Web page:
The two aspects that can make this phase simpler are (1) if there were previous contacts in person before COVID and (2) if the investor has a thorough knowledge of your sector.

4. Share good news early, and bad news earlier.

There is no such thing as overcommunication right now, and hiding or delaying bad news is never a good idea. You automatically establish that degree of confidence when you show the investor that you are open, which calms both parties and puts them on the same page.

5. Be patient: it can take longer than normal to do so.

We live in a constantly changing world. Because alliances are more conservative in their resource distribution, they present more questions. Just keep in mind that in some areas of due diligence, you'll have to dig a little deeper than you would in a different atmosphere. Don't let yourself down.

The current situation is unlikely to improve very soon, but don't lose faith in the process or forget that investors are looking for the next wave of iconic SaaS businesses to emerge from the crisis.

6. Need Passing

Despite the fact that specialists believe this is unlikely to be the last pandemic, we realize that demand for particular goods and services has increased, but the increase is likely to be temporary. Contact tracing technology and other supply-restricted products, such as PPEs, ventilators, and hand sanitizers, are examples of these products.

7. The New Normal

COVID-19 worsened the fall of industries in this group, which were already facing difficulties due to existing patterns. We expect our old truth' to return to these businesses and industries in the majority of cases, although not at the same levels as before COVID-19. "Instead, current organizations in these areas will return to a lower baseline that will become the new standard if they struggle to change and accept innovation."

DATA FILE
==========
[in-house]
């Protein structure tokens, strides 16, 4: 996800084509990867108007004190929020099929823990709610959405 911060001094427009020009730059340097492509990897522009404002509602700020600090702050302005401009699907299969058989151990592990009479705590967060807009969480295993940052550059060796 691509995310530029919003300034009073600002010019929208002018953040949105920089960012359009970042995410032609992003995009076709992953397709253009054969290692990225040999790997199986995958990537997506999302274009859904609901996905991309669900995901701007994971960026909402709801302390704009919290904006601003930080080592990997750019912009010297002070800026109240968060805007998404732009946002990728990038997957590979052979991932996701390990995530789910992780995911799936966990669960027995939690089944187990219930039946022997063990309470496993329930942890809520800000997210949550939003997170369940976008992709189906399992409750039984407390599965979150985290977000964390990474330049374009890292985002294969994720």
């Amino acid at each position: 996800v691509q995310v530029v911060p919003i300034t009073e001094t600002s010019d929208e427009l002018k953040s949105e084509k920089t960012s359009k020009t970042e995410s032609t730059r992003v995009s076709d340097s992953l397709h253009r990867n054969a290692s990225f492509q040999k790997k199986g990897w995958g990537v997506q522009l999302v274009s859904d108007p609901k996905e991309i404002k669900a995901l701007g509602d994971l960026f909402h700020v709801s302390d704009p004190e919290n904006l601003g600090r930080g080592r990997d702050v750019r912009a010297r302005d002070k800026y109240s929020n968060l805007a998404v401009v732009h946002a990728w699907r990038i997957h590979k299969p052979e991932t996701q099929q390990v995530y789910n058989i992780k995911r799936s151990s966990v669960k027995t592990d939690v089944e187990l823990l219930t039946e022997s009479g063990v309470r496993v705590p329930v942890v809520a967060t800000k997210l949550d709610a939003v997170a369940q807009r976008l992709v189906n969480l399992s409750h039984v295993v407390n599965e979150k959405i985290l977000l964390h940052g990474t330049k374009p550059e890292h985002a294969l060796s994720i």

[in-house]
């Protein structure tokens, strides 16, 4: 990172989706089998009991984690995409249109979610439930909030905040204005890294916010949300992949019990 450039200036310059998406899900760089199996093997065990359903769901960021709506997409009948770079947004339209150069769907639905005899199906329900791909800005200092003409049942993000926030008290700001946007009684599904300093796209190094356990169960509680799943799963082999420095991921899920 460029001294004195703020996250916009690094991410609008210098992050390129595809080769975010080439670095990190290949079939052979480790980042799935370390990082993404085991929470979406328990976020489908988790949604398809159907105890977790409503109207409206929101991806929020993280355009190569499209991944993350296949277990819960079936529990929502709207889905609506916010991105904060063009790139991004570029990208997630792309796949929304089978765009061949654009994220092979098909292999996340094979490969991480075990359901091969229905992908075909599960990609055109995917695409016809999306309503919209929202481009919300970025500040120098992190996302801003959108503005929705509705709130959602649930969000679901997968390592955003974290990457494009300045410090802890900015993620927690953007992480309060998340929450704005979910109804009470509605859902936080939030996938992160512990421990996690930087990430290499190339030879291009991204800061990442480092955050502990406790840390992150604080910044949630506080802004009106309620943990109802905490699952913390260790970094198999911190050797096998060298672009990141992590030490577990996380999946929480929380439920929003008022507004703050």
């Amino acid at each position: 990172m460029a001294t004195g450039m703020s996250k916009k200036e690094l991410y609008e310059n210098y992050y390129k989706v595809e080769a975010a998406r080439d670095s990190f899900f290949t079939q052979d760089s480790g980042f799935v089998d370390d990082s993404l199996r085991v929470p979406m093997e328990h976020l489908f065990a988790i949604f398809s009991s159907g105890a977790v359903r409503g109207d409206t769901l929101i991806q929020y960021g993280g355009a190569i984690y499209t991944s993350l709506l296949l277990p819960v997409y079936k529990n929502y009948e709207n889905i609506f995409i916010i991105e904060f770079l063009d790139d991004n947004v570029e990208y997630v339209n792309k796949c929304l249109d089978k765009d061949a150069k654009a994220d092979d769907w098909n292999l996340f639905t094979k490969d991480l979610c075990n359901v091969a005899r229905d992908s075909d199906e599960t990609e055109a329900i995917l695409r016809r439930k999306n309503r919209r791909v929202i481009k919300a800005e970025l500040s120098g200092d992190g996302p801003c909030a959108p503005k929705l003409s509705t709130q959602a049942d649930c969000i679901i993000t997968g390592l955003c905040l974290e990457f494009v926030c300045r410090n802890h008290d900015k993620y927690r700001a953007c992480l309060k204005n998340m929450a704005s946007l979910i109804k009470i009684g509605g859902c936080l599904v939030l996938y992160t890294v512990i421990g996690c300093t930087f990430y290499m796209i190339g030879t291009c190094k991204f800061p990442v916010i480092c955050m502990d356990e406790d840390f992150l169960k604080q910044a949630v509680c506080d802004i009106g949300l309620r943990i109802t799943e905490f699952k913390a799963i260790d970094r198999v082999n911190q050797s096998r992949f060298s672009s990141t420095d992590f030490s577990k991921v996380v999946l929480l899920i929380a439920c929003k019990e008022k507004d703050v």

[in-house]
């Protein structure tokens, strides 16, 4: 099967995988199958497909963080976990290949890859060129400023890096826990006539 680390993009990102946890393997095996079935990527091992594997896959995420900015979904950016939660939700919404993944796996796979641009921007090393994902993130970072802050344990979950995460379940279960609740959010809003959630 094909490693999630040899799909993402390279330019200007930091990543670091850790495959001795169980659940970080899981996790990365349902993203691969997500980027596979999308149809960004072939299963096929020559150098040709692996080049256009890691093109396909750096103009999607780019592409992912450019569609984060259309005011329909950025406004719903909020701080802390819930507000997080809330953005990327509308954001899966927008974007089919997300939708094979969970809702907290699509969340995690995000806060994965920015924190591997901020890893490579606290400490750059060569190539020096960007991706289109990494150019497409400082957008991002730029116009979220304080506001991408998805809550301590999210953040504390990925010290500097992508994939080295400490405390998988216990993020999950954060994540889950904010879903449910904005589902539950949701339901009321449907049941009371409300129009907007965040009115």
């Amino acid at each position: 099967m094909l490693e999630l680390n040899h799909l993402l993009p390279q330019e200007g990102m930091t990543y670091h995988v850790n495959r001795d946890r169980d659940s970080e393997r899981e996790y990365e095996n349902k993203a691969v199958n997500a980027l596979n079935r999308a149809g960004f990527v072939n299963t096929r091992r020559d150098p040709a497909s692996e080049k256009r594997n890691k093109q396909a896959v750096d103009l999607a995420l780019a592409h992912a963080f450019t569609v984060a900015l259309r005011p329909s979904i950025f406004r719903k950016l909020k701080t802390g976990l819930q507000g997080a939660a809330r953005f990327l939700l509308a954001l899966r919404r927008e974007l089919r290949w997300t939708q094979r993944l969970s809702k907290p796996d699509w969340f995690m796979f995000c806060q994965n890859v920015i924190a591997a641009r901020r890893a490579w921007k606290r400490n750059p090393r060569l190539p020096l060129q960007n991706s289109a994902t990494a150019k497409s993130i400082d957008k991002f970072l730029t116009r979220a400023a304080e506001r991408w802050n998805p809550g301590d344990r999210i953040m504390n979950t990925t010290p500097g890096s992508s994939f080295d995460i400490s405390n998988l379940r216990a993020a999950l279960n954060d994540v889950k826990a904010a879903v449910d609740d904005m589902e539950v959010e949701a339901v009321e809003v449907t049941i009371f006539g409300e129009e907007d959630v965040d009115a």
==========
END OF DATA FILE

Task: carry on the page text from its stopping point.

8. Moving Forward

Following the Global Financial Crisis of 2008, we saw an unparalleled global recession in technology, fueled by new technologies like mobile and cloud, which grew into mega-trends that continue to give chances for innovation. COVID-19, we conclude, would have a similar effect on prolonging the demise of organizations that are already on their way out or driving the emergence of new habits and developments that provide enormous opportunities for innovation.

9. Future Accelerated

The phrase "the future is here, it's just not evenly distributed" has been borrowed and applied to venture capital. 500 startups have identified and invested in industries that have become globally distributed phenomena, such as AI, FinTech, e-commerce, and more, over the last decade.

The Conclusion:

The global coronavirus pandemic has caused us to reassess our working lives and what we may do safely in our spare time. It has also prompted a renewed focus on start-ups that provide innovative workplace solutions as well as risk-free leisure activities for a pandemic and post-pandemic environment in regions like Central and Eastern Europe, which are already a growing source of rapidly expanding start-ups and entrepreneurs.

"In the pre-COVID world, there were certain firms that thrived with incredibly aggressive growth models where the business models were unprofitable, but the companies grew to be large," Lightspeed's Mhatre said. However, in the post-COVID era, that is not a successful strategy."

Mar 5, 2021